In United States v. Work, No. 04-2172 (1st Cir. June 3, 2005) defendant-appellant argued "that the Sixth Amendment, as interpreted in Blakely v. Washington, 124 S. Ct. 2531 (2004), applies to the revocation of supervised release and the consequent imposition of additional prison time." More to the point, he argued that "when such a revocation leads to additional imprisonment above and beyond the top of the original guideline sentencing range, the facts underlying the revocation must be proven to a jury beyond a reasonable doubt."
The First Circuit rejected this argument, concluding that "appellant's argument is doubly flawed: it is premised not only on a misunderstanding of supervised release but also on an attempted importation of Sixth Amendment jury trial rights into an area in which they do not belong."
The difficulty with the appellant's argument is that this type of judicial factfinding does not pose a Sixth Amendment problem. The law is clear that once the original sentence has been imposed in a criminal case, further proceedings with respect to that sentence are not subject to Sixth Amendment protections. See Morrissey v. Brewer, 408 U.S. 471, 480 (1972) (holding that the "revocation of parole is not part of a criminal prosecution and thus the full panoply of rights due a defendant in such a proceeding does not apply"); see also Johnson v. United States, 529 U.S. 694, 700 (2000) (dealing with revocation of supervised release); Gagnon v. Scarpelli, 411 U.S. 778, 782 (1973) (dealing with revocation of probation). To be sure, the conversion of a less restrictive form of punishment, such as supervised release, to a harsher one, such as imprisonment, does entail a deprivation of liberty (albeit conditional liberty). As such, the accused must be accorded a suitable panoply of due process protections. See United States v. Correa-Torres, 326 F.3d 18, 22 (1st Cir. 2003); United States v. Sanchez, 225 F.3d 172, 175 (2d Cir. 2000). The process that is due, however, does not encompass the full sweep of the Sixth Amendment's prophylaxis (such as a right to a jury trial on the facts of the alleged violation). See Morrissey, 408 U.S. at 489; United States v. Czajak, 909 F.2d 20, 24 (1st Cir. 1990). Nor are facts required to be proven beyond a reasonable doubt in such a proceeding. See DeWitt v. Ventetoulo, 6 F.3d 32, 37 (1st Cir. 1993). The appellant's argument that he was constitutionally entitled to such protections collapses under the weight of these authorities.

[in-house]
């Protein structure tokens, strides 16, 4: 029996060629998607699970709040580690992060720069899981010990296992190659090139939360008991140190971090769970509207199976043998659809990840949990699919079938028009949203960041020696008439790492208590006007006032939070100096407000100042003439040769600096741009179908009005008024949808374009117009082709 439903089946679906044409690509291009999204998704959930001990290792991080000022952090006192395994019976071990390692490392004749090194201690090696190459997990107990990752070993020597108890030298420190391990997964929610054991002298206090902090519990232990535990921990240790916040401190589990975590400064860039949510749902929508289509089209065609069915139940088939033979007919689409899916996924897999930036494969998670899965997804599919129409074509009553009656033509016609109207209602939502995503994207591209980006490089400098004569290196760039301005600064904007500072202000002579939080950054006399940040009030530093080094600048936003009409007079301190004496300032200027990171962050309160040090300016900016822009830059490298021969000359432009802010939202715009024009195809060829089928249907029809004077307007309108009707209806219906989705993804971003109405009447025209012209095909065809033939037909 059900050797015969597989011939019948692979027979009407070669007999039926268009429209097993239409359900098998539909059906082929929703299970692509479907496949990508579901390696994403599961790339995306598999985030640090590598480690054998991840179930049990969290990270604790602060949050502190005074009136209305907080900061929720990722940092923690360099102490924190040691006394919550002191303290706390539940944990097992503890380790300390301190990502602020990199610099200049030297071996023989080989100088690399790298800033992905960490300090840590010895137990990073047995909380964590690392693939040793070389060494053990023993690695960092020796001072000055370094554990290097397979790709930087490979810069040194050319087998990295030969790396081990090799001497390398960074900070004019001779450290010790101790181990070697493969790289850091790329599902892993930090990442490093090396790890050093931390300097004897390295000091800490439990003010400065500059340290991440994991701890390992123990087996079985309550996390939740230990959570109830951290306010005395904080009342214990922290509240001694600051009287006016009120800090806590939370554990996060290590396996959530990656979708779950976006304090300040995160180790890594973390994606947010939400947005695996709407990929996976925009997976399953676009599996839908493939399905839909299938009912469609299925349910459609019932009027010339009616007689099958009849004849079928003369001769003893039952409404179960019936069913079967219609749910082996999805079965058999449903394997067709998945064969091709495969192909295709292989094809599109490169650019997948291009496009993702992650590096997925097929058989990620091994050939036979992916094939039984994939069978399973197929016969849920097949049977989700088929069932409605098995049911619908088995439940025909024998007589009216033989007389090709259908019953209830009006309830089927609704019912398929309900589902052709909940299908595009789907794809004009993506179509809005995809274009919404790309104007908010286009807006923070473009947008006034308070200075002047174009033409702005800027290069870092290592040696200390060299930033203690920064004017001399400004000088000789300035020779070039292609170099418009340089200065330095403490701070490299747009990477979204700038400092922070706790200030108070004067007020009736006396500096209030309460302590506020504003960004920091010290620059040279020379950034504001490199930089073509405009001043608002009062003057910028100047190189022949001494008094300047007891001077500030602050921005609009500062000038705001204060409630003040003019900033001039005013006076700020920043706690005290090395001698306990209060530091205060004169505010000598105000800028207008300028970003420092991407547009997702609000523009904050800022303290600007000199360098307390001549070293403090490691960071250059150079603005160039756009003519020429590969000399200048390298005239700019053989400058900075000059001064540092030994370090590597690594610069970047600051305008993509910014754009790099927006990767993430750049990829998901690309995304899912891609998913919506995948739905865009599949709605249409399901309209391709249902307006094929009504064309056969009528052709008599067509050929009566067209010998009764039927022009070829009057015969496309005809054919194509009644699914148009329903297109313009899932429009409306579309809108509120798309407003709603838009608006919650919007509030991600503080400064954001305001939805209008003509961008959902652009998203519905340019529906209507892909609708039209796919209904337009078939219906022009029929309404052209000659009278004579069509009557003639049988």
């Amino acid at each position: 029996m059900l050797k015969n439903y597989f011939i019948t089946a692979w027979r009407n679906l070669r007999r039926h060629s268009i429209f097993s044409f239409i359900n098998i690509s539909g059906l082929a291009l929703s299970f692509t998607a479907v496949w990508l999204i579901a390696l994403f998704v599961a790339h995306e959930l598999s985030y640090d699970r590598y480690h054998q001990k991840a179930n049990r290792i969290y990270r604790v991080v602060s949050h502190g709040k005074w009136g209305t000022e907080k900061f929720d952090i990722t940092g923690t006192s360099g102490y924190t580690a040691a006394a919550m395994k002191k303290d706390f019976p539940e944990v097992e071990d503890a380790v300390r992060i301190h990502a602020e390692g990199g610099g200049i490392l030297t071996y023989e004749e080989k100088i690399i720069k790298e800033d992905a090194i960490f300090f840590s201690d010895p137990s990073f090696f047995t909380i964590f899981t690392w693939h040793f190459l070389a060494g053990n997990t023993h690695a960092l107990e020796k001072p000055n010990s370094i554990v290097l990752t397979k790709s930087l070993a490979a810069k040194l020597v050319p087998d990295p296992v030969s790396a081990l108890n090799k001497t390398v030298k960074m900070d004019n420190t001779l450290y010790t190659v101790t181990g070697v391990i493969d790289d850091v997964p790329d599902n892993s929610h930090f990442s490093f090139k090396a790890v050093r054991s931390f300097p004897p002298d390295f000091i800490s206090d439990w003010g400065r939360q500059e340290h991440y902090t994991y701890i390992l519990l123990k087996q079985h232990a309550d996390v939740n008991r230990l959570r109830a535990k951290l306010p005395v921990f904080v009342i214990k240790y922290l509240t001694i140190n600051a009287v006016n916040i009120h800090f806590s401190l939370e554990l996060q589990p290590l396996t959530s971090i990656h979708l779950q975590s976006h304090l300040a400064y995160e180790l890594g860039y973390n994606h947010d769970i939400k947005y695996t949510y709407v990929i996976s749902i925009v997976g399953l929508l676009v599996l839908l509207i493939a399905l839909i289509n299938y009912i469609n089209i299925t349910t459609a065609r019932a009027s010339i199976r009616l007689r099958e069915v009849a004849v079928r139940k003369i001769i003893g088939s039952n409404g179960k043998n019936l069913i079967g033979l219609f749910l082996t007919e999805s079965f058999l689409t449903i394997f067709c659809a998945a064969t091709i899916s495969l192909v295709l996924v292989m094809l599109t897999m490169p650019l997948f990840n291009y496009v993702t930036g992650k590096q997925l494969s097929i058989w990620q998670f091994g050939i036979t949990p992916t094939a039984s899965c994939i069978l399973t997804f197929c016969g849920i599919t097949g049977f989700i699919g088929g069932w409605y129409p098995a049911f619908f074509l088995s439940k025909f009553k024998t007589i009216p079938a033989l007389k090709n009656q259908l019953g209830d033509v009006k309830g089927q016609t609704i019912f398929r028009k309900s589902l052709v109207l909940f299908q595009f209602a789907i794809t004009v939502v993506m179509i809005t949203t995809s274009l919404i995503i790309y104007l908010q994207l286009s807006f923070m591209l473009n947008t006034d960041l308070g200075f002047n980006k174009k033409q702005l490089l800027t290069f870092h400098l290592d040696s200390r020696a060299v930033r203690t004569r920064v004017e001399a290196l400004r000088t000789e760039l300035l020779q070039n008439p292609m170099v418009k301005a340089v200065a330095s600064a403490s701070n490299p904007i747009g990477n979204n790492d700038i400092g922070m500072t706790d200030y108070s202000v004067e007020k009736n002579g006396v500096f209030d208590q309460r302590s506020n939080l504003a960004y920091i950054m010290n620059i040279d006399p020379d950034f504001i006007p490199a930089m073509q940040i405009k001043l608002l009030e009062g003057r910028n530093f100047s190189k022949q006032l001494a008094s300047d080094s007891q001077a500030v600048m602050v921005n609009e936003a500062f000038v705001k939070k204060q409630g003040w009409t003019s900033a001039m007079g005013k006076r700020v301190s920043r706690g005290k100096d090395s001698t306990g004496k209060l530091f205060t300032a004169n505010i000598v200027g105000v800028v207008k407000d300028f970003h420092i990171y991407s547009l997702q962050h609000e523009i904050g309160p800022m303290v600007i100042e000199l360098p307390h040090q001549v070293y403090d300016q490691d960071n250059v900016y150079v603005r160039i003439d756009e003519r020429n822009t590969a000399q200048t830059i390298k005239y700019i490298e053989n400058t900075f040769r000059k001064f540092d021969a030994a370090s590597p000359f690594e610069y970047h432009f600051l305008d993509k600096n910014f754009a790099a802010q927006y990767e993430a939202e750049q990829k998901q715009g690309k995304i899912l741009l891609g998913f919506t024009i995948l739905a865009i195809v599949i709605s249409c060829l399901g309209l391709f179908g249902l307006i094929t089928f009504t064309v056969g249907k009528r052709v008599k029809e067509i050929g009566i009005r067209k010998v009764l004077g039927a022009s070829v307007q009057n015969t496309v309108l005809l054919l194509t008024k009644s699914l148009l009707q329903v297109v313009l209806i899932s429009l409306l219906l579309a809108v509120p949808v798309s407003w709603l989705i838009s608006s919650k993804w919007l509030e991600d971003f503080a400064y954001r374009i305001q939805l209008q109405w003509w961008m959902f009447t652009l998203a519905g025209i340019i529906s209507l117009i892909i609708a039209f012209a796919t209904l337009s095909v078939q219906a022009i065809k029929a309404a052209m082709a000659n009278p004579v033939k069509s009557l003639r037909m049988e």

By like token, the district court did not commit Booker error in imposing the incremental prison term. While the Sixth Amendment does not apply in revocation hearings, a Booker error can occur even absent a Sixth Amendment violation if the sentencing court treats the federal sentencing guidelines as mandatory. See Antonakopoulos, 399 F.3d at 75. That being said, the portions of the sentencing guidelines dealing with revocation of supervised release are merely policy statements. See USSG §§7B1.1-7B1.5. Even before Booker, those guidelines were deemed advisory rather than mandatory. See United States v. O'Neil, 11 F.3d 292, 301 n.11 (1st Cir. 1993). They remain advisory to this date. Consequently, resort to them cannot constitute Booker error. See United States v. González-Mercardo, 402 F.3d 294, 303 (1st Cir. 2005) (describing nature of Booker error); Antonakopoulos, 399 F.3d at 75 (same).
While the Court had earlier in the opinion remarked that appellant's insistence in not attacking the fact that his sentence on supervised release revocation was rendered under a mandatory guidelines system may have fatally flawed his appeal, it is clear that the appeal was doomed anyway, given the holding that the guidelines dealing with revocation of supervised release are policy statements that were always deemed advisory, even before Booker.